RJH writes...another graph to complement yesterday's conclusion

Two years hence, give or take, often has been the answer.

(Click for larger image) Exhibit 1:YoY% change in liquidity & SPX500 (RH scale), 1975-2006 (NB Crises and equity corrections are lined up with the liquidity oscillator

On the face of it, the immediate outlook is poor for the S&P500. But offsetting data, as in this graph, is not science. Depending on which period the best fit is sought for, offsets may range between 18 and 36 months. And, if one believes the Big One has already begun, equities are currently anticipating the impact of evaporating liquidity.

Previous declines in the rate of liquidity expansion – or even when it has contracted – have not automatically led to year over year declines in equity returns, or negative returns. The bottom line is that the two data sets are correlated by about 35%.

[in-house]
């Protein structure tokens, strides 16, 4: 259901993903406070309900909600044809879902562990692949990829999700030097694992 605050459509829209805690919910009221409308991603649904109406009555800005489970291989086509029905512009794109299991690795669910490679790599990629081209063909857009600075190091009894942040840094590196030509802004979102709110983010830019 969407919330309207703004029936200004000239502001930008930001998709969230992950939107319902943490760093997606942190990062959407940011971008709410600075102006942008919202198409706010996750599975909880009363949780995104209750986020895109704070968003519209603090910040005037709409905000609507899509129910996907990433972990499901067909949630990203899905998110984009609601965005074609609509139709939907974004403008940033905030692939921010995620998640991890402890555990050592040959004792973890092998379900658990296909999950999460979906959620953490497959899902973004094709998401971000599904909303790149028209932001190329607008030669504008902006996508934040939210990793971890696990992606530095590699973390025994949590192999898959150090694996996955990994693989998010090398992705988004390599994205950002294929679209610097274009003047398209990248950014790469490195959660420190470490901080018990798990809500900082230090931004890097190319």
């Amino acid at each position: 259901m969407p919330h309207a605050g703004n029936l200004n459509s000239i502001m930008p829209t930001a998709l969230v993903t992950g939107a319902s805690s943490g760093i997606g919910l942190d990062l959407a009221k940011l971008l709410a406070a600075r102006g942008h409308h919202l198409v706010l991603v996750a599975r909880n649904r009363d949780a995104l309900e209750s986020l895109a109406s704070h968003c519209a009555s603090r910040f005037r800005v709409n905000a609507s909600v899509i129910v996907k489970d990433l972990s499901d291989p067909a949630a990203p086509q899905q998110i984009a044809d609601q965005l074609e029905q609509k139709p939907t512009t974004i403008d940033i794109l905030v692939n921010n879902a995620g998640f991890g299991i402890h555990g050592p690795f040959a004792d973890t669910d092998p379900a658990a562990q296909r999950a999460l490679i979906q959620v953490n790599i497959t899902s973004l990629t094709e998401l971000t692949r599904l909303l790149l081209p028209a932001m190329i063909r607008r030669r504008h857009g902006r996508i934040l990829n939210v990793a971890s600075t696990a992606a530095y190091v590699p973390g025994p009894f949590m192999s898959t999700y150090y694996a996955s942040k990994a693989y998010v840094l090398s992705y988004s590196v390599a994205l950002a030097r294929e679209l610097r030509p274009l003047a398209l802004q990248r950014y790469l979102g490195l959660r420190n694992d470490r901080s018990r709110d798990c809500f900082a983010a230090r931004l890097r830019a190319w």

In the context of US economic imbalances, what would seem to matter now is reducing equity risk until it is clear how orderly the unwinding is turning out.

Sources: Federal Reserve Archival System (FRASER); Federal Reserve Economic Data (FRED);and Yahoo Finance

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